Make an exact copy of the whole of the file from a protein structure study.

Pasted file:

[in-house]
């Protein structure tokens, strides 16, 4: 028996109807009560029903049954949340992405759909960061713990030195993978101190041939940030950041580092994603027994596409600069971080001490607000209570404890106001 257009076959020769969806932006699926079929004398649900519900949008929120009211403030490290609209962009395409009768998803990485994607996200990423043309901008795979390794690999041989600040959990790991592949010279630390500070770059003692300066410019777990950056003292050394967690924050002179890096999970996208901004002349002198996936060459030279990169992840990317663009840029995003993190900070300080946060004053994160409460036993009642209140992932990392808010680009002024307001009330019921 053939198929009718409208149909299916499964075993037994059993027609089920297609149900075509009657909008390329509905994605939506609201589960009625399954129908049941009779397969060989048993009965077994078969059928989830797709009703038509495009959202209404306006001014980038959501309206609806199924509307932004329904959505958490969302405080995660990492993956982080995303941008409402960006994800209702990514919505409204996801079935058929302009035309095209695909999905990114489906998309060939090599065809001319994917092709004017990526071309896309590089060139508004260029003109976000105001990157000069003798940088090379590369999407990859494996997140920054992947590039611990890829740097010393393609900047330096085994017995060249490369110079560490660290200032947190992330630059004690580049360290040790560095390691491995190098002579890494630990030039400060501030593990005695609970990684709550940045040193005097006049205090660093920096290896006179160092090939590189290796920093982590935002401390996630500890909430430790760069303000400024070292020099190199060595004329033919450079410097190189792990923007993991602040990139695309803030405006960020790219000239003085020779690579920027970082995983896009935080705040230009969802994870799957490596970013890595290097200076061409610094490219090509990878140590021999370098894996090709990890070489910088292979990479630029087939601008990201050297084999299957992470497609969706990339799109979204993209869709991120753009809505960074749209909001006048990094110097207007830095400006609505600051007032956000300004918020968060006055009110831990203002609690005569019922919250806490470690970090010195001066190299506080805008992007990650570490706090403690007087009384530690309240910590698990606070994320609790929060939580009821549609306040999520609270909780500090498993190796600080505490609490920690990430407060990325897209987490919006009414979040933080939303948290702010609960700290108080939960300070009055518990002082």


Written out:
[in-house]
């Protein structure tokens, strides 16, 4: 028996109807009560029903049954949340992405759909960061713990030195993978101190041939940030950041580092994603027994596409600069971080001490607000209570404890106001 257009076959020769969806932006699926079929004398649900519900949008929120009211403030490290609209962009395409009768998803990485994607996200990423043309901008795979390794690999041989600040959990790991592949010279630390500070770059003692300066410019777990950056003292050394967690924050002179890096999970996208901004002349002198996936060459030279990169992840990317663009840029995003993190900070300080946060004053994160409460036993009642209140992932990392808010680009002024307001009330019921 053939198929009718409208149909299916499964075993037994059993027609089920297609149900075509009657909008390329509905994605939506609201589960009625399954129908049941009779397969060989048993009965077994078969059928989830797709009703038509495009959202209404306006001014980038959501309206609806199924509307932004329904959505958490969302405080995660990492993956982080995303941008409402960006994800209702990514919505409204996801079935058929302009035309095209695909999905990114489906998309060939090599065809001319994917092709004017990526071309896309590089060139508004260029003109976000105001990157000069003798940088090379590369999407990859494996997140920054992947590039611990890829740097010393393609900047330096085994017995060249490369110079560490660290200032947190992330630059004690580049360290040790560095390691491995190098002579890494630990030039400060501030593990005695609970990684709550940045040193005097006049205090660093920096290896006179160092090939590189290796920093982590935002401390996630500890909430430790760069303000400024070292020099190199060595004329033919450079410097190189792990923007993991602040990139695309803030405006960020790219000239003085020779690579920027970082995983896009935080705040230009969802994870799957490596970013890595290097200076061409610094490219090509990878140590021999370098894996090709990890070489910088292979990479630029087939601008990201050297084999299957992470497609969706990339799109979204993209869709991120753009809505960074749209909001006048990094110097207007830095400006609505600051007032956000300004918020968060006055009110831990203002609690005569019922919250806490470690970090010195001066190299506080805008992007990650570490706090403690007087009384530690309240910590698990606070994320609790929060939580009821549609306040999520609270909780500090498993190796600080505490609490920690990430407060990325897209987490919006009414979040933080939303948290702010609960700290108080939960300070009055518990002082």